The graphs below illustrate the percentage change in four metrics: volume of ads sold, the average sale price of each ad, earned revenue from these sales, and the overall success rate (close rate) of each ad rep overall. The numbers below indicate the percentage change after the launch of our pilot test for both groups of ad reps. It should be noted that while our test was focused solely on changing print sales rates, we wanted to observe the change in both print and online ad sales to see if there were any substitution or complementary effects from changing the overall structure of print rates.

The charts above paint a very interesting picture. Our metrics highlighted in blue indicate that the percentage change in Volume, Revenue, and Close Rate within our test group Post-Launch were greater than the percentage change of the same metric within the control group. Conversely, the percentage change in the average sale price of ads in the test group was lower than that of the control group.

Conversely, the percentage change in the average sale price of ads in the test group was lower than that of the control group. The same shifts held true when observing Online sales, though there was no direct change to the way those sales were priced. This indicates to us that Print advertisements and Online ad sales are indeed complimentary goods; a change in price for one of these goods is likely to shift not only the quantity sold for itself, but its counterpart as well.

Though we are still in the discovery phase for testing preprint advertisements, also known as “inserts,” we have found some insightful takeaways form our early analysis. We found that many of the inputs that helped us to determine the estimated sale price of a print advertisement held true for preprint ads as well, with a couple differences. The customer category and day of week that the ad was inserted still held true in providing explanatory power as to the price of the ad. However, due to a lack of overall variation, we no longer considered whether an a d was sold in black & white or color, as 99% of preprint sales in our dataset were sold without color.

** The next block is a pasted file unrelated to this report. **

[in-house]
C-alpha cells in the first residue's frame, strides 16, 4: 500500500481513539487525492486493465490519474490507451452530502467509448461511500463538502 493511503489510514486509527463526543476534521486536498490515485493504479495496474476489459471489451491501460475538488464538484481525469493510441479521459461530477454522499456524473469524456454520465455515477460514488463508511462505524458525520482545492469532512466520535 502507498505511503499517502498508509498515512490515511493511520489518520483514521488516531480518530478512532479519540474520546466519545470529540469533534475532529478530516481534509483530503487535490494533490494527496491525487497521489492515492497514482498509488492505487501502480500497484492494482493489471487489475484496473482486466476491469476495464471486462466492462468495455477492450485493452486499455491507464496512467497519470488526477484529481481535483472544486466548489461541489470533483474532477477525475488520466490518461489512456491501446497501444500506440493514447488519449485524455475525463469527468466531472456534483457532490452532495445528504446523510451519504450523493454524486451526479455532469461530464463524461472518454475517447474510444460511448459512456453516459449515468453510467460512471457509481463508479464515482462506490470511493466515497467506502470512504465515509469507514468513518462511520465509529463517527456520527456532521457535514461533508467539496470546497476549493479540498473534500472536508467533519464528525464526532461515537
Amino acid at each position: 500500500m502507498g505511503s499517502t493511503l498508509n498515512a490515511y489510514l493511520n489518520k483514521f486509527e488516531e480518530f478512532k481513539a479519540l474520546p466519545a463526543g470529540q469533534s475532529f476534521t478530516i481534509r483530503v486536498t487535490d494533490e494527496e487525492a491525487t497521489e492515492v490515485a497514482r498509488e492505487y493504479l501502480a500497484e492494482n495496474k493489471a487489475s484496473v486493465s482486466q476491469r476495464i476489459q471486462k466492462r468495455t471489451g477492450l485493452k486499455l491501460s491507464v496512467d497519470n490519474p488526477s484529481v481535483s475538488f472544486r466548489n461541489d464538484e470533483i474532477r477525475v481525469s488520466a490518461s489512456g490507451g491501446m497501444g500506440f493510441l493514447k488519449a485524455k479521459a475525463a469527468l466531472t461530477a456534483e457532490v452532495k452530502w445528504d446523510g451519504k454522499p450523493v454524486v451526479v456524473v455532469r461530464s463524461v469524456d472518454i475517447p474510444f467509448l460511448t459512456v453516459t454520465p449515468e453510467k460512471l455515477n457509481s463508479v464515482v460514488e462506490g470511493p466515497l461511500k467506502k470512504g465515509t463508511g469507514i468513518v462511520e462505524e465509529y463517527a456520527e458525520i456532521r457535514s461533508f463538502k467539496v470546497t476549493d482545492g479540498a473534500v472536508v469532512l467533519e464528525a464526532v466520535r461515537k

Due to the nature of how preprint ads are sold, often in large batches (many thousands at a time), the data we received allowed us to perform a fairly clean analysis of the responsiveness to different prices for this product, known as a product’s elasticity. Simply put, the elasticity of a good reflects the percentage change in quantity given a percentage change in price. Any good that has a percentage change in quantity less than its percentage change in price (Elasticity greater than -1) is said to be “inelastic,” meaning consumers are relatively insensitive to the price change, resulting in more predicted revenue at a higher price.


By utilizing a log-logistic regression and holding various characteristics of these preprint sales constant, we were able to estimate the overall elasticity of these ads in each of the same three markets we analyzed previously.

Overall, the three markets in our analysis all showed that the demand for preprint ads are relatively inelastic in relation to the past sale prices we’ve observed in the dataset. We can note that Market 1 is circulated in a metro area where they have direct competition with another paper, so it makes sense that preprint ad customers would be more sensitive in this market. Sensitivity was lowest in Market 3, which, predictably, is the market with the lowest levels of direct competition.

To conclude, our analysis of advertising in the media industry have shown results that are both promising and intriguing, though much of our analysis is still ongoing. Our next steps will hopefully consist of a test for preprint rates so that we can observe how changes in price affect sales going forward. Whether results of such a test will confirm or contradict our prior analysis is yet to be seen and will hopefully prove fruitful for actionable steps to be taken down the road. Moreover, our continuing observance of how price changes within certain ad types will affect sales in related areas will be something we continue to monitor and report on in the future. With the rate at which online advertising continues to evolve, we will almost certainly have new and exciting findings to uncover down the road.